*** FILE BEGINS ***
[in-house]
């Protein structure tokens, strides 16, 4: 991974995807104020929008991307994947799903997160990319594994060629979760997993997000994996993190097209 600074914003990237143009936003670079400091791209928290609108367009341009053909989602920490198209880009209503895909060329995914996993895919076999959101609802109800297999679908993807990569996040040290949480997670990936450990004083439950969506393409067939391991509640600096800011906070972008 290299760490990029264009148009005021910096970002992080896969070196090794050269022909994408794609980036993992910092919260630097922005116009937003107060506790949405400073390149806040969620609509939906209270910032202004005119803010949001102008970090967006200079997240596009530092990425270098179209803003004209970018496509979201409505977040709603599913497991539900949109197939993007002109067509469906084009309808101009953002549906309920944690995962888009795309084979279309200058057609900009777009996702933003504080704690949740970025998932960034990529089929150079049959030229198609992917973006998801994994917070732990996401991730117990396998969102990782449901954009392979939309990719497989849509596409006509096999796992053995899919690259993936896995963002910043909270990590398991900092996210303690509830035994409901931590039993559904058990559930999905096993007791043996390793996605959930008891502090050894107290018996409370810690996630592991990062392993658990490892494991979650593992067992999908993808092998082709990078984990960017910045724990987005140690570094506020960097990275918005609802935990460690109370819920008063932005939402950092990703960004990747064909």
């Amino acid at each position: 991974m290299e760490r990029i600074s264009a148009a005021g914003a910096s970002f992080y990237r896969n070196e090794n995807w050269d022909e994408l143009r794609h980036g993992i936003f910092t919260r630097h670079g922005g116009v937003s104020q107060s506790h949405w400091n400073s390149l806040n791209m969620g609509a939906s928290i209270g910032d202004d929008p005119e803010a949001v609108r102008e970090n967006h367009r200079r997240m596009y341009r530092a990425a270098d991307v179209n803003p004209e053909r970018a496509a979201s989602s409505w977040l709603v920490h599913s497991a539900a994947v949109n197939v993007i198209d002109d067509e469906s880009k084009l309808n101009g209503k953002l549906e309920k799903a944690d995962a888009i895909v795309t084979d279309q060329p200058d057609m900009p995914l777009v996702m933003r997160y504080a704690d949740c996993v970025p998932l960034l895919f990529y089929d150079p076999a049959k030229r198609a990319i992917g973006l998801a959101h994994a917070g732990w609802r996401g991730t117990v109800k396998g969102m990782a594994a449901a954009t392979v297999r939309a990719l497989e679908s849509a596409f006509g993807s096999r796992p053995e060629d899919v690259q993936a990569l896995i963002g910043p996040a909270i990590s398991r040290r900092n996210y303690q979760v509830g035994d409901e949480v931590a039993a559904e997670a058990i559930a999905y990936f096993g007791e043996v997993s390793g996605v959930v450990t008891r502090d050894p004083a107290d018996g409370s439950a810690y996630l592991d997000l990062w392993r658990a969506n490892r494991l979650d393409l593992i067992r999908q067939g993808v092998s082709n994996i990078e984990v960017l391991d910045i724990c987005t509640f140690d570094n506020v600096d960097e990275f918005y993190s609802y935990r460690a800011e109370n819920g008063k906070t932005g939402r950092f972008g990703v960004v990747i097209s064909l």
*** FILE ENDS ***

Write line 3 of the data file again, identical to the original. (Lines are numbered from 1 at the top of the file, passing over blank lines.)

């Amino acid at each position: 991974m290299e760490r990029i600074s264009a148009a005021g914003a910096s970002f992080y990237r896969n070196e090794n995807w050269d022909e994408l143009r794609h980036g993992i936003f910092t919260r630097h670079g922005g116009v937003s104020q107060s506790h949405w400091n400073s390149l806040n791209m969620g609509a939906s928290i209270g910032d202004d929008p005119e803010a949001v609108r102008e970090n967006h367009r200079r997240m596009y341009r530092a990425a270098d991307v179209n803003p004209e053909r970018a496509a979201s989602s409505w977040l709603v920490h599913s497991a539900a994947v949109n197939v993007i198209d002109d067509e469906s880009k084009l309808n101009g209503k953002l549906e309920k799903a944690d995962a888009i895909v795309t084979d279309q060329p200058d057609m900009p995914l777009v996702m933003r997160y504080a704690d949740c996993v970025p998932l960034l895919f990529y089929d150079p076999a049959k030229r198609a990319i992917g973006l998801a959101h994994a917070g732990w609802r996401g991730t117990v109800k396998g969102m990782a594994a449901a954009t392979v297999r939309a990719l497989e679908s849509a596409f006509g993807s096999r796992p053995e060629d899919v690259q993936a990569l896995i963002g910043p996040a909270i990590s398991r040290r900092n996210y303690q979760v509830g035994d409901e949480v931590a039993a559904e997670a058990i559930a999905y990936f096993g007791e043996v997993s390793g996605v959930v450990t008891r502090d050894p004083a107290d018996g409370s439950a810690y996630l592991d997000l990062w392993r658990a969506n490892r494991l979650d393409l593992i067992r999908q067939g993808v092998s082709n994996i990078e984990v960017l391991d910045i724990c987005t509640f140690d570094n506020v600096d960097e990275f918005y993190s609802y935990r460690a800011e109370n819920g008063k906070t932005g939402r950092f972008g990703v960004v990747i097209s064909l």